It has been a year since my cancerous prostate was removed. I am happy to report that subsequent blood tests have shown no signs of cancer.
Early detection was the key to my successful treatment. That detection consisted of a digital-rectal exam and a blood test called PSA, which stands for prostate-specific antigen, an enzyme made by the prostate.
I’ll speak more about the PSA later in this column.
But I want to share a letter and email from two friends who encouraged me to keep talking about getting checked for prostate cancer.
One of my friends, Chester Nelms Sr., approached me when I attended my cousin’s funeral earlier this year at Christian Bible Baptist Church. Chester is one of the church’s deacons. He and I met many years ago when we played fast-pitch softball together for Oakhill Pharmacy. He was a solid performer, especially deadly as a hitter. He also dedicated many years and hours coaching youth baseball and softball in this area.
He slowly made his way over to me, and we hugged. He had read my column last year about prostate cancer. Chester is recovering from a stroke, so he couldn’t speak very well. But he said he had something he wanted to give me after the service.
He gave me a slip of paper and said he wanted me to give this admonition to his friends:
“Ernie: Please write this letter to all my fellow players and coaches that I’ve coached against to get their annual checkups. Prostate cancer has taken another friend and loved one.
“Please, my friends, when you read this, take care of yourselves, and get close to God as you can.”
After reading about my cancer battle, I received an email from my friend Paula.
This is what she wrote:
“Dear Ernie, I just read your account of your medical experience. My husband has also lived that experience. It has been three years for him. We thank and praise God for the VA [hospital] in Cleveland. He was treated there, and now he, too, is cancer free.
“Please post a yearly newspaper column encouraging black men to be tested and to follow through with their treatment plan. You would be shocked at the number of black men who know [they need treatment] but will not follow through.”
The PSA test remains controversial. Some articles have been written saying the test is overblown. In fact, a recent edition of the AARP Bulletin lists the test as one of 10 that should be avoided because it may do more harm than good.
According to that publication, an estimated 75 percent of tests that show high PSA levels turn out to be false alarms.
Even the American Urological Association, which supports PSA testing, says that it should be considered mainly for men age 55 to 69.
Every person, of course, has to decide the best course of treatment to deal with their physical condition. I am just one person, but the PSA test, in my case, may have saved my life.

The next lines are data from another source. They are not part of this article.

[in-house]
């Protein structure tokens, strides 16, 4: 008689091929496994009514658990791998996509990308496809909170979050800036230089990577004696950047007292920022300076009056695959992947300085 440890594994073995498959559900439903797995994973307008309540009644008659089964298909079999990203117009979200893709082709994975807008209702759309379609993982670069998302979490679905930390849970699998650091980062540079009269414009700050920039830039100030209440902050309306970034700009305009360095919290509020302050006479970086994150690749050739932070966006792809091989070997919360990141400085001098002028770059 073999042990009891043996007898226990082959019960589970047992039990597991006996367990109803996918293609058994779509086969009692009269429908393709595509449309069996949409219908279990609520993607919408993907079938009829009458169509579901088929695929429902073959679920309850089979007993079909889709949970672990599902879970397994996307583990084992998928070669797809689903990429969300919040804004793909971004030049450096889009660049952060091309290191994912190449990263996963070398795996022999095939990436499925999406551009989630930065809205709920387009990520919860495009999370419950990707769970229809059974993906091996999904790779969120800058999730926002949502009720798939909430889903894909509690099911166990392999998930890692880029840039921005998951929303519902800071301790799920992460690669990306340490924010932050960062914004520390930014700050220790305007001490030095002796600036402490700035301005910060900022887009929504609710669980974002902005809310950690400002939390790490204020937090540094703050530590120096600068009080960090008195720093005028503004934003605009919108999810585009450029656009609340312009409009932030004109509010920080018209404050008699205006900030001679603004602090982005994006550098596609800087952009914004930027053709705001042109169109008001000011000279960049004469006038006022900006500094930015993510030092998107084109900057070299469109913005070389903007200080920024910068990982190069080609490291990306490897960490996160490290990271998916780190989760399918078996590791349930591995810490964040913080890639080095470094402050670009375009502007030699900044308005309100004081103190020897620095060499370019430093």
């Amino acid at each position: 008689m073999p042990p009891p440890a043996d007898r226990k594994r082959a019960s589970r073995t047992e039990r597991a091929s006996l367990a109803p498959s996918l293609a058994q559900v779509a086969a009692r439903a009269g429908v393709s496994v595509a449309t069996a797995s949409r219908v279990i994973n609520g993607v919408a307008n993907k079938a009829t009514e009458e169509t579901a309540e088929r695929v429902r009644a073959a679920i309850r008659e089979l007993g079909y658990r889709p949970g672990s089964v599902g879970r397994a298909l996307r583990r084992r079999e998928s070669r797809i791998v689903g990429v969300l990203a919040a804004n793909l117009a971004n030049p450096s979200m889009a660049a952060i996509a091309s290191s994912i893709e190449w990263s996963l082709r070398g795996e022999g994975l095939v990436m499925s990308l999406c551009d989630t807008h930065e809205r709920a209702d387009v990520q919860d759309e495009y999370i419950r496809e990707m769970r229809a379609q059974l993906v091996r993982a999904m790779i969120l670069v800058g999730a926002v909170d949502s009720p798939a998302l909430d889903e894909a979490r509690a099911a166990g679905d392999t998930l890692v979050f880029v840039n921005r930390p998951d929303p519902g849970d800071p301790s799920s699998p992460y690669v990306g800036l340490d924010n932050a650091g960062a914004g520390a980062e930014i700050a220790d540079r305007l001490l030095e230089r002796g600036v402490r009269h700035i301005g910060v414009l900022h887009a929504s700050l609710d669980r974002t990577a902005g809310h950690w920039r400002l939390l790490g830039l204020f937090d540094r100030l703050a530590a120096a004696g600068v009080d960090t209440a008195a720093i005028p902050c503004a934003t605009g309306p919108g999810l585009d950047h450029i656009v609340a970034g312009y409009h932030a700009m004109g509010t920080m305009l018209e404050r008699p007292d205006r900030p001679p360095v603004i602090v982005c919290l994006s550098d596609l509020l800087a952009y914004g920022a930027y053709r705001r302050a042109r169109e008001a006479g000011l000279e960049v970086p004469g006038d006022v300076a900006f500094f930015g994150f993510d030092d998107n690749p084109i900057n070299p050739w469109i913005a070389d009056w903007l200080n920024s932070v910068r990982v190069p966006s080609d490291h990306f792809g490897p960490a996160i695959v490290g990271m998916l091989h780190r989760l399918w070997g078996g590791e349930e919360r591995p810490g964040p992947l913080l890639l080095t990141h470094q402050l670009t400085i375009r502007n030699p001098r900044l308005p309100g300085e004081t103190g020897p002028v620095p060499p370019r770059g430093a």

Three digital-rectal exams by my oncologist did not detect any abnormality with my prostate. I never displayed any symptoms of prostate problems.
The rising PSA levels, however, showed something was not right. A biopsy I had in January 2013 confirmed that I had prostate cancer.
Early detection gave me a list of choices — radiation-seed implantation therapy, external radiation treatment, robotic-assisted laparoscopic radical prostatectomy, traditional prostatectomy and active surveillance, which is periodic monitoring of the prostate to determine whether the cancer has spread enough to become a concern.
I chose the robotic prostatectomy. I was healthy enough to have it done, it was minimally evasive, and recovery time was a little faster.
I am in no way advocating prostate-removal surgery as the best option. It was for me, but it may not be a good option for men in their 70s or early 80s. Incontinence problems top the list of drawbacks with a prostatectomy.
What I am advocating, however, is that men should get prostate exams, especially black and Latino men. For some reason, this form of cancer is more prevalent in minority men.
Statistics show young black men seem to get more-severe forms of prostate cancer and are more likely to have recurrences and die of the disease than young white men.
The theories range from different diets to genetics, but there is no clear-cut answer.
All I’m saying is that the digital-rectal exam literally takes a few seconds. The PSA test also is completed quickly, again less than 30 seconds.
My prostate surgery was April 1, 2013. God has blessed me to see another year.
Don’t wait until it’s too late. Have your prostate checked as a part of any physical examination.
Ernie Brown Jr., a regional editor at The Vindicator, writes a monthly minority-affairs column. Contact him at firstname.lastname@example.org